Picatinny rail consists of slots with 5.23 mm spaces between one another, which means that it can be used across its entire length. It is simple to mount and interchangeable – if something is made for a Picatinny rail, it will fit regardless of the manufacturer or manufacturing date. It is affordable, resilient and reliable – this is why it so commonly used by professionals and military. Because of all its great qualities, Picatinny rail has been dominating the rail market in the recent years.
Picatinny is a big step forward from the Weaver standard. Weaver has a few predesignated slots while Picatinny has slots all over its surface, allowing the device to be mounted wherever the user finds it fitting. Weaver's slot is 3.8 mm wide, which is why ring mounts made for a Weaver rail will also fit on a Picatinny rail while ring mounts made specifically for a Picatinny rail will not fit on a Weaver rail. This is one of the main reasons why Picatinny is a far better mounting solution.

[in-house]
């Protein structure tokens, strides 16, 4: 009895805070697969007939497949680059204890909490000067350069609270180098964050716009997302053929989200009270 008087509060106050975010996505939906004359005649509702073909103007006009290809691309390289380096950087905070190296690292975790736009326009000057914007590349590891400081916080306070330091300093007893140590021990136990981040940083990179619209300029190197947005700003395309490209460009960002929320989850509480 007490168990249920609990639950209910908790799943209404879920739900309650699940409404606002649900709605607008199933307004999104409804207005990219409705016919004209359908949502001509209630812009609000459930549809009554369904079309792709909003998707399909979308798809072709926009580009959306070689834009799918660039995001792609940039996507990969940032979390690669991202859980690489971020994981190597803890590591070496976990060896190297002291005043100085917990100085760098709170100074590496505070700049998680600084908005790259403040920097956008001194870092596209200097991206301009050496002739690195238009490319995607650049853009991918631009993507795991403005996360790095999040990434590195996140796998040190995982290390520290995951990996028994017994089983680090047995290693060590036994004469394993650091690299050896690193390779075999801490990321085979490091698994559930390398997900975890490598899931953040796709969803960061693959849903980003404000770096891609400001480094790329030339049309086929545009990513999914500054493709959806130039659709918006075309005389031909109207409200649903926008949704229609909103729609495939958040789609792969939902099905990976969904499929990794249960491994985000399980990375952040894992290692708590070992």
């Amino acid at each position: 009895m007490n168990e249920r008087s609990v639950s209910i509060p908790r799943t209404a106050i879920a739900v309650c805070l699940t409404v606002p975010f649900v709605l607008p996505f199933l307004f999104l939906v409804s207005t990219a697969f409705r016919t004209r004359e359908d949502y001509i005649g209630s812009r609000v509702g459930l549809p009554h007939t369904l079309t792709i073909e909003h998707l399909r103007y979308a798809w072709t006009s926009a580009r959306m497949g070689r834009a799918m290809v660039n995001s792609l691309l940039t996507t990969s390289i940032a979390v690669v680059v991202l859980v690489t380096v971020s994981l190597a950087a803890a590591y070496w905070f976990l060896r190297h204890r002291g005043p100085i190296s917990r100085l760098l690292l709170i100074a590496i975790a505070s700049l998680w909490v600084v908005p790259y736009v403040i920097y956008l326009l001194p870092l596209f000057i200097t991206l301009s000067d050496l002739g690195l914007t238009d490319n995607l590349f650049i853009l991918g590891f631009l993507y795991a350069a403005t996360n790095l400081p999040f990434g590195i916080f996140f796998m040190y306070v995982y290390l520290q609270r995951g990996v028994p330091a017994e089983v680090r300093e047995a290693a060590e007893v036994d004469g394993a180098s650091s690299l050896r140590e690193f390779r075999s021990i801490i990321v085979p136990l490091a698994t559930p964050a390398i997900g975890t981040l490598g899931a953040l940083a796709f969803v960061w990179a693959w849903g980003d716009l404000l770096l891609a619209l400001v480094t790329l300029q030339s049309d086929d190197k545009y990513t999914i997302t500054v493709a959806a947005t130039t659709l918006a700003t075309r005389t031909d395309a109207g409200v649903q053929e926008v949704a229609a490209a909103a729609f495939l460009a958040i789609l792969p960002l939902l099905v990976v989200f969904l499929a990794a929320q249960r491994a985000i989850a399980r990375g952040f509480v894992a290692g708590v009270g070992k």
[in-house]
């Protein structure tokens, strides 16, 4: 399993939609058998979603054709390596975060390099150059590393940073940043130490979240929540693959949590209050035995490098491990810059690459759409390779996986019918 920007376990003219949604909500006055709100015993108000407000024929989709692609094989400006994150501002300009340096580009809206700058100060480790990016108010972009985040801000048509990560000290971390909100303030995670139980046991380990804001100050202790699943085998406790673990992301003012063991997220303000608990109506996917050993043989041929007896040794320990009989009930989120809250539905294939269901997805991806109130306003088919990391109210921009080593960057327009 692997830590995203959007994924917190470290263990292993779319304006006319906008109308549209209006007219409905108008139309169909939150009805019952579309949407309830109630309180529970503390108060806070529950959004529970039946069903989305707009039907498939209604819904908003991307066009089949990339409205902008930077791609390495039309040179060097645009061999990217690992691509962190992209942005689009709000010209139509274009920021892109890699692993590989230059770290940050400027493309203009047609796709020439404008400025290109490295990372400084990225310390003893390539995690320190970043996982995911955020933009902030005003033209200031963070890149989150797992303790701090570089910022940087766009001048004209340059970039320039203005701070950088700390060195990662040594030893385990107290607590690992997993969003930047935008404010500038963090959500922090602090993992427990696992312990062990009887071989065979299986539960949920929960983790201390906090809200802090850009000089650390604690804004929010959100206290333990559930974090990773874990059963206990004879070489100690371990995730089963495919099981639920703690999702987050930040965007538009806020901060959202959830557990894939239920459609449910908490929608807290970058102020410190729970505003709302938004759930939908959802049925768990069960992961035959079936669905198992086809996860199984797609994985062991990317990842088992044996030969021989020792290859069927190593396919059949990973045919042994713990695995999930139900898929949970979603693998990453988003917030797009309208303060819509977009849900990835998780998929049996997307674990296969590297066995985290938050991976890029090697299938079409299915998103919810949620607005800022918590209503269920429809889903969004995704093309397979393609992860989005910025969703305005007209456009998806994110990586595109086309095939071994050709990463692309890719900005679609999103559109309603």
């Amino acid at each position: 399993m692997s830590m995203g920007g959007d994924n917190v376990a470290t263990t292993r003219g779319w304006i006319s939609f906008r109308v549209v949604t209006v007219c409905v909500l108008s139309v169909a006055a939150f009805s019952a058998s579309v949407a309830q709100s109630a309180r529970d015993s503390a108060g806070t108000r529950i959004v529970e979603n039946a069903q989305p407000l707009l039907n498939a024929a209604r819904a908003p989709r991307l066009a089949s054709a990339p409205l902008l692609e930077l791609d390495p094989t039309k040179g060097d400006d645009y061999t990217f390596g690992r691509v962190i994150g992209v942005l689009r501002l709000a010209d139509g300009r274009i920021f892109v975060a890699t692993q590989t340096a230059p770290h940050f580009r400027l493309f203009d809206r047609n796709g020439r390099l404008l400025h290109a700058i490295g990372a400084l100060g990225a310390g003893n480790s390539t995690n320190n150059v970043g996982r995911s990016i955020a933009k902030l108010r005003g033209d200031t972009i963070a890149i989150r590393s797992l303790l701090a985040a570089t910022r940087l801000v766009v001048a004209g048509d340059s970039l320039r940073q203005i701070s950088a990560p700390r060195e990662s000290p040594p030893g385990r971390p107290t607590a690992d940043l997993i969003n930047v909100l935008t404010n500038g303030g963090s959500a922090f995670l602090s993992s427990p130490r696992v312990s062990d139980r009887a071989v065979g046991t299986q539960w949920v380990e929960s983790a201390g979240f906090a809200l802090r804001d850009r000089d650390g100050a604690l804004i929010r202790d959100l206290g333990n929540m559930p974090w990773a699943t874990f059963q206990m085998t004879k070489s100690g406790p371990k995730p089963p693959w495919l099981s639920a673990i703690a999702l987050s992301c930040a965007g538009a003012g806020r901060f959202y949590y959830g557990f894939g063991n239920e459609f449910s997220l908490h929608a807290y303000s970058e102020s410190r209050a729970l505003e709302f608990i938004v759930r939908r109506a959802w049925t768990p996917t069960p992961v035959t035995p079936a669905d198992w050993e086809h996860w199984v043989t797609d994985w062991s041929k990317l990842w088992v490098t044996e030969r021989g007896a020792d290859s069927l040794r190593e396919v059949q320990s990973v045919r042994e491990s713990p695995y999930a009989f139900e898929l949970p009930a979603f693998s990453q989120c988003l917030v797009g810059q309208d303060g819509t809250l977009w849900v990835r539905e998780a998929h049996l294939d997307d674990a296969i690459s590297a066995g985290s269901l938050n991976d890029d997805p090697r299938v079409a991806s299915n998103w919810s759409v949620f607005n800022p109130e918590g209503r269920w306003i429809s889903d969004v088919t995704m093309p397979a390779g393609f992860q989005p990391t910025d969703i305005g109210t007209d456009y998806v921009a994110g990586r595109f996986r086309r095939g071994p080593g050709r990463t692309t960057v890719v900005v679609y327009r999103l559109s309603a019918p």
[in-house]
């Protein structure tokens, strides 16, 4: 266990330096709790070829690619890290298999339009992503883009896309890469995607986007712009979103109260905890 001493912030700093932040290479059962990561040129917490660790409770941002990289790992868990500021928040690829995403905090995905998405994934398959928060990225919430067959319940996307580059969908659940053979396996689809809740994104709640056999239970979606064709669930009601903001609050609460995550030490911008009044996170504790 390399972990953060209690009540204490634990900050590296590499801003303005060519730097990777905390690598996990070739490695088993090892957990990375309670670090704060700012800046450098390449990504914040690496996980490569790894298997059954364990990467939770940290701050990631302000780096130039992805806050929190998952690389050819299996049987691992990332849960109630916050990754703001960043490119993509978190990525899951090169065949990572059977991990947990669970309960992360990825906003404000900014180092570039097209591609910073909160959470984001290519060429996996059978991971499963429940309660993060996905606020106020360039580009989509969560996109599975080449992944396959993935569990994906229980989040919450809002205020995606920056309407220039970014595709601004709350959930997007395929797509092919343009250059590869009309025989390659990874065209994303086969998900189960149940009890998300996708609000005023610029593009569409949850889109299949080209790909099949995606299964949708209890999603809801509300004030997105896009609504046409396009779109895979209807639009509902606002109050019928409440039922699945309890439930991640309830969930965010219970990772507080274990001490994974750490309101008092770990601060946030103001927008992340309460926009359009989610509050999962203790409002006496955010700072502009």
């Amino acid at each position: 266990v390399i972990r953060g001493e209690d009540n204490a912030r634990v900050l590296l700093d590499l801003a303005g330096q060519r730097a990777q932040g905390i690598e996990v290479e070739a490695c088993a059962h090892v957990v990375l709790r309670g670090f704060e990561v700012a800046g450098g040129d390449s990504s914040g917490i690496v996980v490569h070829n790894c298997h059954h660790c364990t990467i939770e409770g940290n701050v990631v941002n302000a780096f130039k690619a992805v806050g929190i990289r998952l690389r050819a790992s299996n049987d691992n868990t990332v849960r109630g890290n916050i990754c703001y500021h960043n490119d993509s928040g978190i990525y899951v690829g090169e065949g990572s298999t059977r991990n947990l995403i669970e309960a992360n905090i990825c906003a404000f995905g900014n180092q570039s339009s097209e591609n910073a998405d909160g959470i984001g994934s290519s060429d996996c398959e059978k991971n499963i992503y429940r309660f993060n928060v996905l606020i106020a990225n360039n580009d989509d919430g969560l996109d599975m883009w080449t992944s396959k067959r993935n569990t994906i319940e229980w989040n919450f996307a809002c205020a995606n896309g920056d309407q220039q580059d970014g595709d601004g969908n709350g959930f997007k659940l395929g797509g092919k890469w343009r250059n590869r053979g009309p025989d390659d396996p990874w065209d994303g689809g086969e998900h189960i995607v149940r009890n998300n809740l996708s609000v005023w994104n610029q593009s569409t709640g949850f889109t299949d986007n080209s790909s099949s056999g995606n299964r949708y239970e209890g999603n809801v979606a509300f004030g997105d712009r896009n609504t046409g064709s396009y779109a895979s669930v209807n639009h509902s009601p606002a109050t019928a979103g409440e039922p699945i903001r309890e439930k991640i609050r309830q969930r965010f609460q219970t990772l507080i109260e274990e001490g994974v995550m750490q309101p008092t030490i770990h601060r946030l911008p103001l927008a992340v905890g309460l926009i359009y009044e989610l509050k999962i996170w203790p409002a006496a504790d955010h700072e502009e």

Recknagel is currently the biggest manufacturer of mounts in Germany. Their Picatinny rails, known for great fit and finish, are mostly made of high-grade aluminum (a few are also made of steel), which is why they are very reliable. Screws are included. Currently, a common trend among rifle manufacturers is making receivers out of aluminum – mounting a Picatinny rail made of aluminum on one of those receivers is thus not problematic. Their products are marketed either under the name Recknagel or Era-Tac.
20 MOA inclination is only needed when the scope runs out of elevation. For example, when shooting at the range of 100 m, shooter gains 58.2 cm / 100 m of additional elevation range with a 20 MOA mount. This is approximately 5.8 Mrad of elevation. To make things even clearer – if the target was placed at 100 m, the scope with 20 MOA inclined rail would aim to the center of the target while the rifle’s barrel would aim 58 cm higher than the scope. This gives the shooter extra elevation needed for long range shooting. If you plan to shoot on distances longer than 600 meters, use of rail with 20 MOA is greatly recommended. There is no negative effect of the inclined Picatinny rail in the mounting setup if you only shoot on shorter distances. The same goes also the other way around, since if you don’t shoot on extreme distances then Picatinny rail with inclination is not needed.